Coleman has turned crying into an art form, so who better to take centre stage as crumpled, downtroddon DS Ellie Miller in ITV’s powerful new 7 part drama Broadchurch. There’s clearly a lot of sobbing to be done in this series, and she’s the one to do it.
Danny, an 11 year old boy, has apparently been strangled while on the way to do his paper round, and a small seaside town in Dorset is finding ways of coming to terms with their grief. But it’s obviously far from a straight forward murder inquiry. Even Danny’s young friend seems to be involved in some way, and is quick to erase the contents of his hard drive as soon as he’s told of the crime.
Meanwhile, the first thing the town does is to appoint shabby, jaded copper DI Alec Hardy (David Tennant) to investigate the murder. Hardy is perfectly qualified for the task, having just completely buggered up an almost identical case in some nearby town.
Tennant is so much better in this than he was in that bloody awful BBC drama Spies of Warsaw. This time he’s charismatic, totally believable, and there’s not a hint of sonic screwdriver anywhere.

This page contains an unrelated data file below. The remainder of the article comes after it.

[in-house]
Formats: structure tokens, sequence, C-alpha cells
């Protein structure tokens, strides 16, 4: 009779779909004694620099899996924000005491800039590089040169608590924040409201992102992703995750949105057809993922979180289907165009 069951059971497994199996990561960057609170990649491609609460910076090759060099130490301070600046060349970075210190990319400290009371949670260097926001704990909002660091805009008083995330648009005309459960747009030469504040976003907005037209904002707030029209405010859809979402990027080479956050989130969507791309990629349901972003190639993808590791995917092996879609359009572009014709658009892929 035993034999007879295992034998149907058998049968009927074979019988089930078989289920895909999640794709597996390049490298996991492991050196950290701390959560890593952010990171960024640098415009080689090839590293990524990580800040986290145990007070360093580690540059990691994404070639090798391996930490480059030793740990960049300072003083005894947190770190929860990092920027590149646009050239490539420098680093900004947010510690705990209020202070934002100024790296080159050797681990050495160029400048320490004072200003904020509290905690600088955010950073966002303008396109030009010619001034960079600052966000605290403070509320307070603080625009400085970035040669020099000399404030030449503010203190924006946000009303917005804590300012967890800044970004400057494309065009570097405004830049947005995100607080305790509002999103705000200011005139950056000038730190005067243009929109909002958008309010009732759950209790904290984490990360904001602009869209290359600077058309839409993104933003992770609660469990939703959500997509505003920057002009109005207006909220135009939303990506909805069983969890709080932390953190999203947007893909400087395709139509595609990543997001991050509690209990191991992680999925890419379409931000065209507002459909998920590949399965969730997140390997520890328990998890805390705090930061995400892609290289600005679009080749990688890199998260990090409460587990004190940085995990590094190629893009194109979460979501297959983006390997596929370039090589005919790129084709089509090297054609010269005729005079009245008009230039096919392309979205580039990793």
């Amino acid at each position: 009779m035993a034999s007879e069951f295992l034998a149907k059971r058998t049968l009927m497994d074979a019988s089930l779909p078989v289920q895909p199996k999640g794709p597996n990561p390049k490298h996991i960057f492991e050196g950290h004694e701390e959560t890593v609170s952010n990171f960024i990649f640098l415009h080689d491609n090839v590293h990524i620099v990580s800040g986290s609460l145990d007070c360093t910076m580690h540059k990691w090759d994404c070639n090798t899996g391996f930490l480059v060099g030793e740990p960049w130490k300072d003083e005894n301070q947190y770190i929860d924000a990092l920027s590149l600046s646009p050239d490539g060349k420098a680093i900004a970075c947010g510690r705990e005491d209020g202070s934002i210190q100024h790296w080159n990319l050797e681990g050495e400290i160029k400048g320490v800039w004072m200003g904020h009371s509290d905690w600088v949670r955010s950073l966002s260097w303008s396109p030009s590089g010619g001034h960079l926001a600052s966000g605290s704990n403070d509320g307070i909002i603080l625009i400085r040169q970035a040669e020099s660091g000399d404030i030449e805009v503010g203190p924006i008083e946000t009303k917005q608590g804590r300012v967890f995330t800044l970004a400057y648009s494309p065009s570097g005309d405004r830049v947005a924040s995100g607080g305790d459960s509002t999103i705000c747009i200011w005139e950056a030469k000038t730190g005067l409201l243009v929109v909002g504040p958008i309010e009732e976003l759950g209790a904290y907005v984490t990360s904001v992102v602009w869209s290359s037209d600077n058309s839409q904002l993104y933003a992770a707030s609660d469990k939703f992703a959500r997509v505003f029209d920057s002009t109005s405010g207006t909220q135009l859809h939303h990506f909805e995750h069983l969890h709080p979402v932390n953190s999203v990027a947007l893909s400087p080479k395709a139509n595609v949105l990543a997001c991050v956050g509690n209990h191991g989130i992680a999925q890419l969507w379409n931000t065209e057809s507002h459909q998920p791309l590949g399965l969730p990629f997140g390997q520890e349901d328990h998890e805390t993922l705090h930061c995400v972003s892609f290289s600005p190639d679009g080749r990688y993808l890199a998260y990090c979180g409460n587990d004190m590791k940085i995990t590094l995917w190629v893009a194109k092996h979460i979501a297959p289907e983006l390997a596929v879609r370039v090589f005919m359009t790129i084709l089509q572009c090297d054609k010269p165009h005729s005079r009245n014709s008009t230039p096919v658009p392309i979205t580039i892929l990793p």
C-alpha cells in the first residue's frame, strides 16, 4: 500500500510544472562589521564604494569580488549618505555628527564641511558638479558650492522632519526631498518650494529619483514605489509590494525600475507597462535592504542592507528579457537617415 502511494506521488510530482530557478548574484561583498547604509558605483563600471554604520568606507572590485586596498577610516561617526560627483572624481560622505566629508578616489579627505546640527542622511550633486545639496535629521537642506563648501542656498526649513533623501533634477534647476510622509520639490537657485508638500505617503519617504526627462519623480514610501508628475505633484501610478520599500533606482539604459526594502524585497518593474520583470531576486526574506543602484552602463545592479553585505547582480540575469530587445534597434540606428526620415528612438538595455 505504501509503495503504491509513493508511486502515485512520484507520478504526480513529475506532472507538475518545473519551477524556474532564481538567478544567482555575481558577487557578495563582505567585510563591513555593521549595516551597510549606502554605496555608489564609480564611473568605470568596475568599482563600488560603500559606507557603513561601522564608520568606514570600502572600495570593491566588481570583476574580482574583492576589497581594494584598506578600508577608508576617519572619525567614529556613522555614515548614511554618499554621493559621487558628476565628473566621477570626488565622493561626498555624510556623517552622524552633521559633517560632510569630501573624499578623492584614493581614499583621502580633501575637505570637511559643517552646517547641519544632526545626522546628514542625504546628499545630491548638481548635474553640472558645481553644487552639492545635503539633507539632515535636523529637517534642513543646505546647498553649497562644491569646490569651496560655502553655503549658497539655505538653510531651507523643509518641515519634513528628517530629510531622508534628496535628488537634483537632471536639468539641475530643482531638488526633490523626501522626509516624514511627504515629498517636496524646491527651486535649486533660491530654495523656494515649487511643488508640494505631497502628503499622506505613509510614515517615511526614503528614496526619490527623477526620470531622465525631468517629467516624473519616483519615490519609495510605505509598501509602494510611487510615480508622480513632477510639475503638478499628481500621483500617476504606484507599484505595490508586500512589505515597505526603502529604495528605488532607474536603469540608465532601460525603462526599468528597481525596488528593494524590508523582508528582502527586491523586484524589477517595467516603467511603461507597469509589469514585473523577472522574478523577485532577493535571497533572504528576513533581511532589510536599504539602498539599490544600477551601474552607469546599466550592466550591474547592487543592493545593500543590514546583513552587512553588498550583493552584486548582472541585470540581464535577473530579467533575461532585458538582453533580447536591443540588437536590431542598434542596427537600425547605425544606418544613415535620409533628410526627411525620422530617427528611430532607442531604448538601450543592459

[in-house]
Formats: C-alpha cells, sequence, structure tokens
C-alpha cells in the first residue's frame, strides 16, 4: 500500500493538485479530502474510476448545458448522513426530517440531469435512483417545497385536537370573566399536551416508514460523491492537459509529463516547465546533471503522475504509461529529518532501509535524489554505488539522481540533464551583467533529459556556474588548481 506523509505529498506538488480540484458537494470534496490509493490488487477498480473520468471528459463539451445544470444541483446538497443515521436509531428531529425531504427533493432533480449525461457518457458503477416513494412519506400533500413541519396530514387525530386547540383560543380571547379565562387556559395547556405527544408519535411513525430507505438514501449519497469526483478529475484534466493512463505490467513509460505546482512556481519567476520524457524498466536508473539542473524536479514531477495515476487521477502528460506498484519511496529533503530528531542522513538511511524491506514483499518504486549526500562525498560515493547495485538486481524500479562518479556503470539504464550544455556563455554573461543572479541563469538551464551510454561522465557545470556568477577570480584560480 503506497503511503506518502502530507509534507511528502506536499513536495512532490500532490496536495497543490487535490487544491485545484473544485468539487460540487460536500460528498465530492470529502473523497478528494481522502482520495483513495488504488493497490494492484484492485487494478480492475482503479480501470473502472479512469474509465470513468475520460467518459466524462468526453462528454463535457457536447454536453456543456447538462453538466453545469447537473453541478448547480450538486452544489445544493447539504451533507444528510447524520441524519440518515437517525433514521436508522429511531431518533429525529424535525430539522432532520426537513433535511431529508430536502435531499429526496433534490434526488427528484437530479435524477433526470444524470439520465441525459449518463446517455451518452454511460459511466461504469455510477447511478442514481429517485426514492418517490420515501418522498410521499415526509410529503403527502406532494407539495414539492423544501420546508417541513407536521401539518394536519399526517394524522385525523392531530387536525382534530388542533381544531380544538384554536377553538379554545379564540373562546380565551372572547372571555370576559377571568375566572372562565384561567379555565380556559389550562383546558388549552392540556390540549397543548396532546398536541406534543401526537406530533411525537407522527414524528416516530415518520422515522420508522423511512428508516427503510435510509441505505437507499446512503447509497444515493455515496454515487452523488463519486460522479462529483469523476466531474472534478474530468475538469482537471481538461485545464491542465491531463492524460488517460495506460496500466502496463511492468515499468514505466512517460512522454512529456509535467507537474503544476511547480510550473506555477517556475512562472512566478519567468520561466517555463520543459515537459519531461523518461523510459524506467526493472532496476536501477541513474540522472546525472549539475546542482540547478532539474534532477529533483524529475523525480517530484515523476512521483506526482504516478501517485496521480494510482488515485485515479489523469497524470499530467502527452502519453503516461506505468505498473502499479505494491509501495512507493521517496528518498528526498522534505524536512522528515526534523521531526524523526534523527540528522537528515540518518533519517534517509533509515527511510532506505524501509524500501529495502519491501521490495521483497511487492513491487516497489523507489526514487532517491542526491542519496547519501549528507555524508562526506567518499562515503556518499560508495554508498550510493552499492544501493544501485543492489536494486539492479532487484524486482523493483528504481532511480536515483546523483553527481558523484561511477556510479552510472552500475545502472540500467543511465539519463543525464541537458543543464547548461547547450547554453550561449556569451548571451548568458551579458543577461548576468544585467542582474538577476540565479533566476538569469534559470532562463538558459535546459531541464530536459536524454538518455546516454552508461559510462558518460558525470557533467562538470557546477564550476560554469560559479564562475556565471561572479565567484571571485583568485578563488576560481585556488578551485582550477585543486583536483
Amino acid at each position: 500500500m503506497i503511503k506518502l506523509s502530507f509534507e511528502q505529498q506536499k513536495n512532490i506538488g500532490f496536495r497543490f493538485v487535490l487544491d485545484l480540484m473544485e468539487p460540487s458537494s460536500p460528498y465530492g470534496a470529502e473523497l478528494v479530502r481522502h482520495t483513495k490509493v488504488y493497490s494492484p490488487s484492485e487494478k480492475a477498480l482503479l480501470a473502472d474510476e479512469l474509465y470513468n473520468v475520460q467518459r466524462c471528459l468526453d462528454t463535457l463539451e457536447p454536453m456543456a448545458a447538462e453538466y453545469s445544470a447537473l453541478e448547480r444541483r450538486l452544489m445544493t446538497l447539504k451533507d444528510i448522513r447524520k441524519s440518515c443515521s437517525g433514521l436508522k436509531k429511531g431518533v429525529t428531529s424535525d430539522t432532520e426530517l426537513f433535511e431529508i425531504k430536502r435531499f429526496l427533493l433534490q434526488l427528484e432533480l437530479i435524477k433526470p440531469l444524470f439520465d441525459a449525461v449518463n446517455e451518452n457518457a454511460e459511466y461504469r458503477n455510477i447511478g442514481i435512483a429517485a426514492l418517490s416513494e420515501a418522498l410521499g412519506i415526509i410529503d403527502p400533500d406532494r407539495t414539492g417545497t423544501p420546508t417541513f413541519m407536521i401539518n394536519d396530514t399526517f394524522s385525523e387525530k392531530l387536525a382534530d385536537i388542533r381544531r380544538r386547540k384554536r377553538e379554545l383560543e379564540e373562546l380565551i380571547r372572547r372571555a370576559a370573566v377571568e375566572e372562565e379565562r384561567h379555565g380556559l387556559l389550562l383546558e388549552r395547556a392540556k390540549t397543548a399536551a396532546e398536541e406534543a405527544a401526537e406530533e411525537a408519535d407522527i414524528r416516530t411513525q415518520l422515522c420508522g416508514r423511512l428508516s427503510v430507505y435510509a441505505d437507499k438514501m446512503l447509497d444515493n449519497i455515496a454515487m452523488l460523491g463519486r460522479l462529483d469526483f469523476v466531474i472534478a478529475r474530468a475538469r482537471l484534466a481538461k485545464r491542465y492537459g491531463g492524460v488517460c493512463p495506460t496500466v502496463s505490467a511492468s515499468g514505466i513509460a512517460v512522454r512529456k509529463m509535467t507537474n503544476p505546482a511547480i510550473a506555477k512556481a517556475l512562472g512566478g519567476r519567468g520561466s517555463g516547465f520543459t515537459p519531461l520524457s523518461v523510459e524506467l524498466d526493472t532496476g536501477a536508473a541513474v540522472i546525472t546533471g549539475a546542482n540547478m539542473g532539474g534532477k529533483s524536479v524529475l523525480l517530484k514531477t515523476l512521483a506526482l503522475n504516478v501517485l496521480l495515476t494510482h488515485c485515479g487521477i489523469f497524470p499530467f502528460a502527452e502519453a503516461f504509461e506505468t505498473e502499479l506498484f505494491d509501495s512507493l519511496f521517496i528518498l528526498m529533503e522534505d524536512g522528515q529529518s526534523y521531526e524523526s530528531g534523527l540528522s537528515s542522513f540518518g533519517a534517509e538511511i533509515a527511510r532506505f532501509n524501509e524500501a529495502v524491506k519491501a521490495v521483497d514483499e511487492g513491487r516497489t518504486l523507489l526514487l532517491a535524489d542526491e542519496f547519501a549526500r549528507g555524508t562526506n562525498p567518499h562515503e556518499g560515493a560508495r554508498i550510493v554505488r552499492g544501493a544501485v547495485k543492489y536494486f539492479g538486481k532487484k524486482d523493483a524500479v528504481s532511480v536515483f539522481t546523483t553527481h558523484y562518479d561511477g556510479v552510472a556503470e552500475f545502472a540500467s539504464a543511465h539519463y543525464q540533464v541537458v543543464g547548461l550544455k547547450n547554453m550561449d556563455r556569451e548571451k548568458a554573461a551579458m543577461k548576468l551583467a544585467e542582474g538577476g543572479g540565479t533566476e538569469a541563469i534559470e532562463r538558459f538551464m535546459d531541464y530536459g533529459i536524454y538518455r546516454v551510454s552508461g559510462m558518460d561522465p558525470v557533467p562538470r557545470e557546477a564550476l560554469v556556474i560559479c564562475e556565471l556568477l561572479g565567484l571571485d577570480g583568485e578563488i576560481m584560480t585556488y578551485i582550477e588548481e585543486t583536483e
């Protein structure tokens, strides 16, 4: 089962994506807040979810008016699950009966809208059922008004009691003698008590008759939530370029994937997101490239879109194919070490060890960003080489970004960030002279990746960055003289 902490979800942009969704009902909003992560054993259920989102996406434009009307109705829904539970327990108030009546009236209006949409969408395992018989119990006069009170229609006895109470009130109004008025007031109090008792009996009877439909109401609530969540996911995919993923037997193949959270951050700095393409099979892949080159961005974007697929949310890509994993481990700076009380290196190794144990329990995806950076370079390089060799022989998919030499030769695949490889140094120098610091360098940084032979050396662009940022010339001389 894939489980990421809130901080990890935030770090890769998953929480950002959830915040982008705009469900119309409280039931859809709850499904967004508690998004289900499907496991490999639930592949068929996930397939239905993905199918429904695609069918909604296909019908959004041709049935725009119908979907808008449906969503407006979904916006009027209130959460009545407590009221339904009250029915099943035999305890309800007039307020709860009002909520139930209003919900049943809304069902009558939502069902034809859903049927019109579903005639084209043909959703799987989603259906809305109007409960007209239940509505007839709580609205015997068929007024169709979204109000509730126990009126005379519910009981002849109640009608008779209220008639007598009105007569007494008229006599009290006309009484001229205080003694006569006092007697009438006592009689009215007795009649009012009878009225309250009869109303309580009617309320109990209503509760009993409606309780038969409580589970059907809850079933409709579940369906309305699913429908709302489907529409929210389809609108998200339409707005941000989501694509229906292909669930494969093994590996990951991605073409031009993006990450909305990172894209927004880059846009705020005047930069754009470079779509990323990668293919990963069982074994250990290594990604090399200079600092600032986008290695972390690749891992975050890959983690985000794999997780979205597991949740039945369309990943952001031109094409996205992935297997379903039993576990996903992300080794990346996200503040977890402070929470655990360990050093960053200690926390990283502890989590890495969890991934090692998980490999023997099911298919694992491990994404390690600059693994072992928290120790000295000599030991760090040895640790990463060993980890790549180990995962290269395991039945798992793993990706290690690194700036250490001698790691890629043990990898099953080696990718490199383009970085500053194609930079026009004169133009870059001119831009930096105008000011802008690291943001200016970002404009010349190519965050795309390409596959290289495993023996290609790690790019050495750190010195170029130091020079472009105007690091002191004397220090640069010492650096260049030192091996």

Jodie Whittaker’s grieving young mum is brilliant. So good it’s actually quite hard to watch. As her husband, Andrew Buchan is also very good, always resisting the temptation to overplay the raw emotions needed for a post-watershed thriller with such a dark premise.
Then there’s local hack Olly – a young journalist so keen to escape the stifling confines of the Broadchurch Echo that he’ll walk over anyone to get a story. Even grieving relatives and sobbing policewomen.
This new series proves once again that ITV’s drama department is currently romping ahead of the competition over at crumbling, about-to-be-sold-to-a-property-developer BBC Television Centre. I’m guessing Broadchurch, and it’s excellent cast, are heading towards a bunch of Bafta’s, and they’ll deserve every one.